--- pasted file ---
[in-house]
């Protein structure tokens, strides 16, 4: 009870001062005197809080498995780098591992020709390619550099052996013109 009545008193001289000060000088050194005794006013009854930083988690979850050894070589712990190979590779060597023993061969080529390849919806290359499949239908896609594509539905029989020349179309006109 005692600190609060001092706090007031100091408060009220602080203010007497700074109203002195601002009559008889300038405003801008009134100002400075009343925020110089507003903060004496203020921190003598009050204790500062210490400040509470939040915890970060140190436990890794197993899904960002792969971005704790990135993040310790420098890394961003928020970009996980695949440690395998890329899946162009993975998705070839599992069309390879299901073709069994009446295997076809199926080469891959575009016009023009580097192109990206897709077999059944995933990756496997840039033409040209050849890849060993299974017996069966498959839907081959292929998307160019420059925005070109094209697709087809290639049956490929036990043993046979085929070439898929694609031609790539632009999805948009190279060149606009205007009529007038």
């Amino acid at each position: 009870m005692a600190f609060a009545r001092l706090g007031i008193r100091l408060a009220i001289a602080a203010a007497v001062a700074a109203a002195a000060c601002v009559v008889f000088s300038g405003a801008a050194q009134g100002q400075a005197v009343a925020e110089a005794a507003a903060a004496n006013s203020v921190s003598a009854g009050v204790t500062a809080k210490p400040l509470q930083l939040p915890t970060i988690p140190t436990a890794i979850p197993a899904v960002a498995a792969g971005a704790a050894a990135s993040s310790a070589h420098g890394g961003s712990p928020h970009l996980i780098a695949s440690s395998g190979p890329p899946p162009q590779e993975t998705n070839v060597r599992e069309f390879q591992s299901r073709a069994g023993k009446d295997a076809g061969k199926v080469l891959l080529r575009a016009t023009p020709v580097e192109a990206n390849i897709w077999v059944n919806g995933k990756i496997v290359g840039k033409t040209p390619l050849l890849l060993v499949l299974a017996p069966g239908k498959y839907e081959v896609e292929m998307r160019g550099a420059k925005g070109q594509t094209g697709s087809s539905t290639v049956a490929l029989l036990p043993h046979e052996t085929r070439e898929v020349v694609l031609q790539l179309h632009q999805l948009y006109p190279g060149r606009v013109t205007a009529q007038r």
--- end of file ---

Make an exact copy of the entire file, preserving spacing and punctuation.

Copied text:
[in-house]
């Protein structure tokens, strides 16, 4: 009870001062005197809080498995780098591992020709390619550099052996013109 009545008193001289000060000088050194005794006013009854930083988690979850050894070589712990190979590779060597023993061969080529390849919806290359499949239908896609594509539905029989020349179309006109 005692600190609060001092706090007031100091408060009220602080203010007497700074109203002195601002009559008889300038405003801008009134100002400075009343925020110089507003903060004496203020921190003598009050204790500062210490400040509470939040915890970060140190436990890794197993899904960002792969971005704790990135993040310790420098890394961003928020970009996980695949440690395998890329899946162009993975998705070839599992069309390879299901073709069994009446295997076809199926080469891959575009016009023009580097192109990206897709077999059944995933990756496997840039033409040209050849890849060993299974017996069966498959839907081959292929998307160019420059925005070109094209697709087809290639049956490929036990043993046979085929070439898929694609031609790539632009999805948009190279060149606009205007009529007038």
């Amino acid at each position: 009870m005692a600190f609060a009545r001092l706090g007031i008193r100091l408060a009220i001289a602080a203010a007497v001062a700074a109203a002195a000060c601002v009559v008889f000088s300038g405003a801008a050194q009134g100002q400075a005197v009343a925020e110089a005794a507003a903060a004496n006013s203020v921190s003598a009854g009050v204790t500062a809080k210490p400040l509470q930083l939040p915890t970060i988690p140190t436990a890794i979850p197993a899904v960002a498995a792969g971005a704790a050894a990135s993040s310790a070589h420098g890394g961003s712990p928020h970009l996980i780098a695949s440690s395998g190979p890329p899946p162009q590779e993975t998705n070839v060597r599992e069309f390879q591992s299901r073709a069994g023993k009446d295997a076809g061969k199926v080469l891959l080529r575009a016009t023009p020709v580097e192109a990206n390849i897709w077999v059944n919806g995933k990756i496997v290359g840039k033409t040209p390619l050849l890849l060993v499949l299974a017996p069966g239908k498959y839907e081959v896609e292929m998307r160019g550099a420059k925005g070109q594509t094209g697709s087809s539905t290639v049956a490929l029989l036990p043993h046979e052996t085929r070439e898929v020349v694609l031609q790539l179309h632009q999805l948009y006109p190279g060149r606009v013109t205007a009529q007038r």